Now that our local black-tailed ungulates have stopped demolishing all of our tender young trees with their multi-pointed racks, let’s take a minute to learn a little more about those impressive crowns, shall we? Adapted from “Living with Wildlife in the Pacific Northwest” by Russell Link, WA Dept. of Fish & Wildlife.
One unique characteristic of the deer family is their antlers: While horns remain permanently affixed to the skull, antlers are shed every year.
Antlers form beneath a covering of living skin. This skin, often called velvet, is complete with hair, a very sensitive nerve network, and blood vessels. When antler growth is complete the velvet dries, shreds, and peels off, leaving the hard, mineralized antler ready for the fall breeding season.
Male fawns develop buttons (small bumps on top of the head) at six to eight months of age. These buttons are the rudimentary beginnings of the young buck’s first antler set. Just before the fawn’s first birthday, these velvet-covered buttons begin to elongate, growing from bony extensions of the skull known as pedicels. By September these first antlers are fully grown spikes, or small, forked antlers with two points.
Each year, the antlers tend to grow in mass and diameter. Older bucks tend to have more antler points than younger bucks, but the number of points is not a reliable indicator of actual age.
Sorry Fellas: Sometimes Bigger is Better.
Antler size and conformation also respond to nutrition, and thus serve to advertise the physical condition of the buck. Rich feeding in captivity has produced five-point antlers on yearlings, while a meager food supply can limit even dominant bucks to forks. Bucks generally attain adult-size antlers when they are four to five years of age, but the size and weight of the antlers may continue to increase each year until age ten.
Antlers serve to establish dominance hierarchies among bucks. Big antlers, like bright feathers on male songbirds, are an example of fitness evolved through sexual selection. Because large antlers mean a buck has either survived many years, has superior genetics, or uses high-quality areas, bucks with large antlers make good sires for a doe’s fawn. Does tend to select dominant bucks with large antlers for their mates, and this selection enhances the success of bucks with large antlers even more.
Bucks carry their antlers through the fall, dropping them between late December and early March. Hormonal changes cause a weakening of the bone at the tip of the pedicle, where the antler-growing center is located, and the pedicle/antler connection eventually becomes so weak that the antler separates and falls from the pedicle.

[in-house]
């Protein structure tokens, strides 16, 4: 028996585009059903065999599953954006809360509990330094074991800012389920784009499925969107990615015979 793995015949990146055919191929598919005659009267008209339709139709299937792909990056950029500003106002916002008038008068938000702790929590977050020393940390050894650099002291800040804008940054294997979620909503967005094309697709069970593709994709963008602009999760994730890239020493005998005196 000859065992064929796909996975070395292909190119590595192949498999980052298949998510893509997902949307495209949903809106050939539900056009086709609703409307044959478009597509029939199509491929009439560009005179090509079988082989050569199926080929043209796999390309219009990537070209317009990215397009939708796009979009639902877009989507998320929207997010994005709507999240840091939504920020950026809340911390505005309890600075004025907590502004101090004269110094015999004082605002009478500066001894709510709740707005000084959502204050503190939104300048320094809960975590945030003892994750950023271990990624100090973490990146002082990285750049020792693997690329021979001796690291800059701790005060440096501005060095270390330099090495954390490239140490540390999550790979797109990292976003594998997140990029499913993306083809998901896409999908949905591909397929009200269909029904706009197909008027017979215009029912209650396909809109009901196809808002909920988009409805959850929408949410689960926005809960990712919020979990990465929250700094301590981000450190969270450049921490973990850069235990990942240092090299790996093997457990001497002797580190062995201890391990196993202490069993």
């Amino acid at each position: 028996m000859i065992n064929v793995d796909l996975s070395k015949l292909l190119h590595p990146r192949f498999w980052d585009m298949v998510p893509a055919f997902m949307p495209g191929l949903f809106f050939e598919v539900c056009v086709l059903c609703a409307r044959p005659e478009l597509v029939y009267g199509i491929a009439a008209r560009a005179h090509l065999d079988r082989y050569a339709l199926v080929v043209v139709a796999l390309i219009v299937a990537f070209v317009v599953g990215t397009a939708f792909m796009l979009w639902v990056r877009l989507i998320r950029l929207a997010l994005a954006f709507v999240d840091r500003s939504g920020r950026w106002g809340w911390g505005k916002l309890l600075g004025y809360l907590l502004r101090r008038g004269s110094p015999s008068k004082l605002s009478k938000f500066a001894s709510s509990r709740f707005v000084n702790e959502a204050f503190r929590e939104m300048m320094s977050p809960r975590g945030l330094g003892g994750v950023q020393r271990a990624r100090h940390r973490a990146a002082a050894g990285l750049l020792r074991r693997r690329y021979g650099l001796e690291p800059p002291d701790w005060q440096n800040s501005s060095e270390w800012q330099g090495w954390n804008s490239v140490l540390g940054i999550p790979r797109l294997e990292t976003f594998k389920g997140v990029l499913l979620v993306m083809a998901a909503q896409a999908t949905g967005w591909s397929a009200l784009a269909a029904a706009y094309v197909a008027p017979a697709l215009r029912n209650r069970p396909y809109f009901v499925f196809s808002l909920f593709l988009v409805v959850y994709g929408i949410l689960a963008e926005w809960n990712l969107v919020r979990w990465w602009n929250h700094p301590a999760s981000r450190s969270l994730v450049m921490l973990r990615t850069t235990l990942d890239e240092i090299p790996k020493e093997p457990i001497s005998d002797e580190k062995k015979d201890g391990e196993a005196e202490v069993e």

Most antlers that have been on the ground for more than a few weeks will show considerable signs of gnawing by smaller animals, and after a year most of the antler points will have been considerably shortened by these mineral craving critters. Dropped antlers are chewed by mice, rats, squirrels, hares, and porcupines, helping them to sharpen their front teeth while supplying them with calcium, phosphorus, and other minerals.
But Can I Keep ’em?
In Washington, it is legal to collect naturally shed antlers of deer, elk and moose. Finding the simple treasures of shed deer or elk antlers can brighten up a casual winter hike in the woods. Although antler hunting season gets under way in late winter, because most bucks and some bulls have shed them then, biologists recommend delaying serious antler hunting to late spring to avoid inadvertently harassing animals on winter range.
While collecting naturally shed antlers is legal, there are some ethical considerations to keep in mind, and a few places are restricted or off-limits. The easiest antler hunting is, of course, where deer concentrate in the winter. But if many antler hunters descend on that area before wintering animals have left, the disturbance can threaten their survival at the harshest time of year.
By long-standing policy, shed antlers or anything else naturally found in national parks cannot be removed. In addition, public lands across the state may have rules, so antler hunters should do their homework before going afield.
For more on deer and other wildlife species in Washington State, visit Living with Wildlife at the WA Dept of Fish & Wildlife.
All images courtesy WSU Dept. of Natural Resource Sciences.
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